Wednesday, March 25, 2009

Bipartisanship and Judicial Appointments


By Lisa Grafstein

President Obama will soon begin making nominations to the Fourth Circuit Court of Appeals as four of the 15 seats on that Court are currently vacant. Of the five states that make up the circuit (North Carolina, South Carolina, Virginia, West Virginia, Maryland) North Carolina has the fewest judges on the Court, even as the state has the largest population in the Circuit.

The sole North Carolinian on the Fourth Circuit – Judge Allyson Duncan -- was appointed by President George W. Bush in 2003. Conventional wisdom is that North Carolinians will be appointed to at least two of the open seats, although it would take all four seats to bring the state into relative parity in terms of population. Nevertheless, all seem to agree that we have been woefully under-represented for years.

Senator Kay Hagan has pledged to move nominations forward in a bipartisan way. Senate rules have permitted a Senator from a nominee’s home state to withhold a “blue slip” and thereby impede the nomination process for a particular nominee. She has argued that the era of partisan use of blue slips should end. Although there has long been political obstruction, Judge Duncan’s nomination in 2003 proceeded (and she was confirmed 93-0) during a Republican presidential administration when a Democratic Senator, John Edwards, was in office.

One significant question about the fate of additional North Carolinians on the Fourth Circuit is which route Senator Richard Burr will take – obstruction or bipartisanship? There is some cause to be hopeful. In May 2005, Senator Burr issued a press release calling for an up or down vote on judicial nominees:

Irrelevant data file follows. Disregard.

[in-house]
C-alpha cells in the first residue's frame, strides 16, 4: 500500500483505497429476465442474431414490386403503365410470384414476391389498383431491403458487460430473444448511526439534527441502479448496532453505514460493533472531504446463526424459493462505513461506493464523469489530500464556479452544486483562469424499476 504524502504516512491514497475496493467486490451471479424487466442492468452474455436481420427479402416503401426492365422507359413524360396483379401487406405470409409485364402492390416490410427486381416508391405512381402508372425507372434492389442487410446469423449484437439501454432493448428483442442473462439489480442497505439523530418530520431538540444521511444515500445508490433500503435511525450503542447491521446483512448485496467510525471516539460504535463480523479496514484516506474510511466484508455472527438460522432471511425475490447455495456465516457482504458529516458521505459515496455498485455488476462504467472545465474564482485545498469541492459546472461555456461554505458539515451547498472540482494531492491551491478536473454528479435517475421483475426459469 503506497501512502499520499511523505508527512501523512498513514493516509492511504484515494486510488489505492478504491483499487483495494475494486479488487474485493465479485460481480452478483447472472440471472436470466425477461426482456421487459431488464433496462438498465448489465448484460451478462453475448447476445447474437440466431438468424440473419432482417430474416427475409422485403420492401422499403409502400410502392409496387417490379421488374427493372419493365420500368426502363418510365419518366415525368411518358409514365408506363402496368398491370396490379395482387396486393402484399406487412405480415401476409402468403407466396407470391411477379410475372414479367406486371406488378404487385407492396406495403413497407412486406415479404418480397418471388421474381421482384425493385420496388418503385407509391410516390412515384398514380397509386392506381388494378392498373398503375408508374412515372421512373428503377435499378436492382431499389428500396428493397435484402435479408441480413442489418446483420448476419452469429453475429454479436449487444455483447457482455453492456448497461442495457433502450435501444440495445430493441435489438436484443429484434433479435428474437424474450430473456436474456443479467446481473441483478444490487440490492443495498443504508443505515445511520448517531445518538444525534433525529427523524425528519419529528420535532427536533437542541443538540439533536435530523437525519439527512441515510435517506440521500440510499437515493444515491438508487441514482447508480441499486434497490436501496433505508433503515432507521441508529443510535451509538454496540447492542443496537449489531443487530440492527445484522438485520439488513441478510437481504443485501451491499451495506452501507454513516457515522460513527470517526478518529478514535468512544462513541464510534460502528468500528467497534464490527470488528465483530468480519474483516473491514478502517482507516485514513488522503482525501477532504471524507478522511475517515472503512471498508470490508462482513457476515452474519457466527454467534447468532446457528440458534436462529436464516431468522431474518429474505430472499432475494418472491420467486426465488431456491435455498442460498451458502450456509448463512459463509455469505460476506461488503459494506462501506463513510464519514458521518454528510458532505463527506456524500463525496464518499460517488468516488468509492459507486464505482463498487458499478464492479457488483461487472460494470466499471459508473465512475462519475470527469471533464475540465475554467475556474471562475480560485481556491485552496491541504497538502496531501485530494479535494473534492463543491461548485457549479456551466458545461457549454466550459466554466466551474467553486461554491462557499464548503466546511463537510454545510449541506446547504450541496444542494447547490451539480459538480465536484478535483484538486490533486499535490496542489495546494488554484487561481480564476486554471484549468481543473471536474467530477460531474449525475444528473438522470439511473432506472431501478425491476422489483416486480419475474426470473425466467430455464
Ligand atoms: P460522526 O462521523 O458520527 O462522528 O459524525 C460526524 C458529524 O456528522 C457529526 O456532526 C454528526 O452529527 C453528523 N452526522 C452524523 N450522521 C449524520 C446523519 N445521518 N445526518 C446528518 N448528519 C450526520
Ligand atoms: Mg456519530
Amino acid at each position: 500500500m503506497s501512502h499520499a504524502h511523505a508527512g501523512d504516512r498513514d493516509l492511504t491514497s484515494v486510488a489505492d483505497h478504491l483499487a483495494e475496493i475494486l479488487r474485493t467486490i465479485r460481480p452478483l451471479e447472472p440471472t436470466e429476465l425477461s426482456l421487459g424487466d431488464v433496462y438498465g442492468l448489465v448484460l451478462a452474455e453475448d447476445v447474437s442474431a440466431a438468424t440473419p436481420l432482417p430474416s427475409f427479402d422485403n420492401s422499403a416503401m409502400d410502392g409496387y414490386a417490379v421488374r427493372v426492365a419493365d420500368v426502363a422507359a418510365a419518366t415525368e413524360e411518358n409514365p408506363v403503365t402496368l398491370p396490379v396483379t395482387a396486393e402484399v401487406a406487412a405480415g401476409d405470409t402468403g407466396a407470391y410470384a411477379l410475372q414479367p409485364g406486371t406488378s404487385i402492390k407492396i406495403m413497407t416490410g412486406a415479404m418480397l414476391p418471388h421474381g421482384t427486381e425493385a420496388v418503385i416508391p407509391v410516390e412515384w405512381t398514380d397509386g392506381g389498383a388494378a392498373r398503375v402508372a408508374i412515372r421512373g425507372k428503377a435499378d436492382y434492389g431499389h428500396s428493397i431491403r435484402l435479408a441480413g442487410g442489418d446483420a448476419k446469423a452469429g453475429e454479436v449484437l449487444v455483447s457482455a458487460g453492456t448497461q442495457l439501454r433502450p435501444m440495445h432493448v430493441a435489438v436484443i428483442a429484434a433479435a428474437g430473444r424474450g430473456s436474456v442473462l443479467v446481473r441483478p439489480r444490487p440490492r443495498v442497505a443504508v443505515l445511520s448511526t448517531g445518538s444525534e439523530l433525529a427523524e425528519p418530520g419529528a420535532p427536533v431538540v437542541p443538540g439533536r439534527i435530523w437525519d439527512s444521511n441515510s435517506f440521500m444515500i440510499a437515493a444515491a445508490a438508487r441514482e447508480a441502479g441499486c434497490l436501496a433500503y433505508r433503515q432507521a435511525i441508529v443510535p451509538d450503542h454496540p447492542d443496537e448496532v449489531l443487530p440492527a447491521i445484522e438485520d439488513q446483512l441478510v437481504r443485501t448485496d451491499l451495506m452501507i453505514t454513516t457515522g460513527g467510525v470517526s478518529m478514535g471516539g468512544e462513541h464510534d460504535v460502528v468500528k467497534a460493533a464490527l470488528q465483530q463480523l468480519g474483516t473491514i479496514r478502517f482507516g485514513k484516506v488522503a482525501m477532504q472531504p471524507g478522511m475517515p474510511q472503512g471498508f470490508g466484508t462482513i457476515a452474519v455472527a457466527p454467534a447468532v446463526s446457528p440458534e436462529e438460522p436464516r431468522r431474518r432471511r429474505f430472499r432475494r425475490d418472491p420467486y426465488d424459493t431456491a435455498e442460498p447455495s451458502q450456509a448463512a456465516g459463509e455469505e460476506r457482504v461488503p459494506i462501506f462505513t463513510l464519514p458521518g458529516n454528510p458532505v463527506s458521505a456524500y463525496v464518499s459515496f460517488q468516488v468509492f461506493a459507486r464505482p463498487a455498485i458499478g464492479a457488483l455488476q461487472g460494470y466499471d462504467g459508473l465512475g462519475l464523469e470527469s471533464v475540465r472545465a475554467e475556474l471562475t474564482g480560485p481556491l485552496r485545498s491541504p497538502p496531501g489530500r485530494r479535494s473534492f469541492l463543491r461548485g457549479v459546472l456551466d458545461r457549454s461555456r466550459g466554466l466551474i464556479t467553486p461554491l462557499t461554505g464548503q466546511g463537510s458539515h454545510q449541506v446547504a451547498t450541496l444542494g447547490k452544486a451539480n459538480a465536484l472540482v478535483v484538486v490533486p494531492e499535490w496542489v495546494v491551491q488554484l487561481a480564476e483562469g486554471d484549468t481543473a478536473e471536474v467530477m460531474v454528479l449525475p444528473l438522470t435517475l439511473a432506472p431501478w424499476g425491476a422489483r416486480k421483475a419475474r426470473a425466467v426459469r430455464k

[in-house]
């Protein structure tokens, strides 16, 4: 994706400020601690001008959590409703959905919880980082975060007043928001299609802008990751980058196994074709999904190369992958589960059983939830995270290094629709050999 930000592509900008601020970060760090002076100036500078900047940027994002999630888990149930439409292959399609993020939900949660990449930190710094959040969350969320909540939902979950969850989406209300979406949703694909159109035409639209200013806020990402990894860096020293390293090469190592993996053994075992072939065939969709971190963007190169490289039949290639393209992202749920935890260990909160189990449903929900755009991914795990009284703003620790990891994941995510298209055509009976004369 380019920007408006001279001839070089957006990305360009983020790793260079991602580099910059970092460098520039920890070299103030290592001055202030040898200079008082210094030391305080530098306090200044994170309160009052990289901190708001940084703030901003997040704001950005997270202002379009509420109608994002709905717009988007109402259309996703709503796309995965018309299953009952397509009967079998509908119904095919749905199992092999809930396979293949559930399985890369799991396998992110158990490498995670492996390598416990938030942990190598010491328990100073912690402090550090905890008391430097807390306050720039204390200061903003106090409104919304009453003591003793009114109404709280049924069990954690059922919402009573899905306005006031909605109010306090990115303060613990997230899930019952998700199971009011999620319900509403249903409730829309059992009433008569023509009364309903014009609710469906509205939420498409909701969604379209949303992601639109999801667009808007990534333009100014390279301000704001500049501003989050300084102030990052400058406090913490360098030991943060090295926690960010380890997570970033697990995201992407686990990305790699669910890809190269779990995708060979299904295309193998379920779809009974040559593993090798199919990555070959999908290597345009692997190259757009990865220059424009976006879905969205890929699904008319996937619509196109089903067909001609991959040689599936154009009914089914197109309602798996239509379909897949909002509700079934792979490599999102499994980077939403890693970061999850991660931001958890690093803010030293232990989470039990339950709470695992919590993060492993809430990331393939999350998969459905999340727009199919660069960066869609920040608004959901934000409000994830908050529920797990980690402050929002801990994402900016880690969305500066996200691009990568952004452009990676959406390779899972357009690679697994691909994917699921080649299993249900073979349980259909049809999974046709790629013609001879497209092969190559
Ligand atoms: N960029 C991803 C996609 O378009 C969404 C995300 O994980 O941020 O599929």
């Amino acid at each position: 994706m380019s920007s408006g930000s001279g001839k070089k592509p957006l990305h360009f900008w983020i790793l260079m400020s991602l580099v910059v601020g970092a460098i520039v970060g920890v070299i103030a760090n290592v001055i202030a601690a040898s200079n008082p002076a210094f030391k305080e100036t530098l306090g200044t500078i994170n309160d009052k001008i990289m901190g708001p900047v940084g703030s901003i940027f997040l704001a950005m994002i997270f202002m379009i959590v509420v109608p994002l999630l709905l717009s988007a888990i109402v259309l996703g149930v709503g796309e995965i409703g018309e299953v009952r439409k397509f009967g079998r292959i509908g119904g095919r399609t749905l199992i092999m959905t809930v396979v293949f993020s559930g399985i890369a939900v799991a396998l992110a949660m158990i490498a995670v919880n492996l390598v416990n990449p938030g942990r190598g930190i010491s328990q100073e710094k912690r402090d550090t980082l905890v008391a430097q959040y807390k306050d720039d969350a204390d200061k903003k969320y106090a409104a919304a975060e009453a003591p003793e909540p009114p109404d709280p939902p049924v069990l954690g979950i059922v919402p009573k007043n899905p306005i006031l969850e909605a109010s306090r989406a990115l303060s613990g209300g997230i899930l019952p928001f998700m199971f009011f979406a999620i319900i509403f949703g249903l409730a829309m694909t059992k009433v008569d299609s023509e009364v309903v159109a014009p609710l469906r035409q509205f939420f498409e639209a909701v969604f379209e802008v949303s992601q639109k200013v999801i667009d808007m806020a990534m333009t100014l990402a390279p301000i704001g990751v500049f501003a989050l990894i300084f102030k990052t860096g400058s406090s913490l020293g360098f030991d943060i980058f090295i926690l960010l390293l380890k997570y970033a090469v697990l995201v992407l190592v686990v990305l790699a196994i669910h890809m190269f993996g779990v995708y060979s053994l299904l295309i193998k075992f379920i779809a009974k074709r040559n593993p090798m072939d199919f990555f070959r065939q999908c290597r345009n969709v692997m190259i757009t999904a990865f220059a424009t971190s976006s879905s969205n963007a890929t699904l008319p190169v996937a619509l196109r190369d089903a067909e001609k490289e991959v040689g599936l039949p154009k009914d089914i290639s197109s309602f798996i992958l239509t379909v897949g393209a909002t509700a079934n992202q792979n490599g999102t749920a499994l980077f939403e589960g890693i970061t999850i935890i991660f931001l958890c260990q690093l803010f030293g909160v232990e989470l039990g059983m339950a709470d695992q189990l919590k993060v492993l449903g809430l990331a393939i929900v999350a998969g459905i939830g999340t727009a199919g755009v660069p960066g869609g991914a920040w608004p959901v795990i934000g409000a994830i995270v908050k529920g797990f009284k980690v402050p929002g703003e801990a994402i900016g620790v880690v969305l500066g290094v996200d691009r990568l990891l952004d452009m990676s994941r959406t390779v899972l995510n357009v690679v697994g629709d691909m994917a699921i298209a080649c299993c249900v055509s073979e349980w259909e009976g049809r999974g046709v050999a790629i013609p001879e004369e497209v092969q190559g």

“There is no doubt in my mind that I was sent here to work hard and to accomplish solutions to real problems…There is no doubt in my mind the task includes ensuring that the Senate provides judicial nominees an up-or-down vote. I remain hopeful still today that a resolution can be reached. Many of us have worked toward a fair process where all judicial nominees with majority support, regardless of party, receive an up-or-down vote.”

More recently, Senator Burr told the Charlotte Observer that he would like to see an end to the deadlock and is willing to work toward that end.

However, Republican Senators – including Senator Burr -- have sent a letter to President Obama stating that they will block nominees unless President Obama gets approval from Republican Senators in the nominees’ home states:

“Regretfully, if we are not consulted on, and approve of, a nominee from our states, the Republican Conference will be unable to support moving forward on that nominee.”

Senate Republicans appear to suggest that they will reject nominees based not on any qualities of the nominees, but merely because the President fails to obtain pre-approval from them for his nominees. This is an astonishing attempt to hold the judicial nominations process hostage, and suggests that Senate Republicans’ objections will not be based on the perceived short-comings of any as-yet-unnamed nominees, but will derive from an effort to extort power in the nomination process itself. Given Senator Burr’s prior support of up or down votes, and his expressed desire to end the bickering over North Carolina judicial nominees, it is concerning that he signed on to the GOP demand.

The important process of nominating and confirming judges would be well-served by consultation with home state senators, and careful vetting of candidates’ qualifications by all parties. Wholesale rejection of nominees as a political tug of war will not serve the interests of our justice system. Senator Burr can, and should, help our state move past the politicization of appointments so that North Carolina can regain its rightful role in supplying quality judges to the Fourth Circuit.
Grafstein is a private practice attorney in Raleigh.
Copyright (C) 2009 by the North Carolina Editorial Forum. 3/09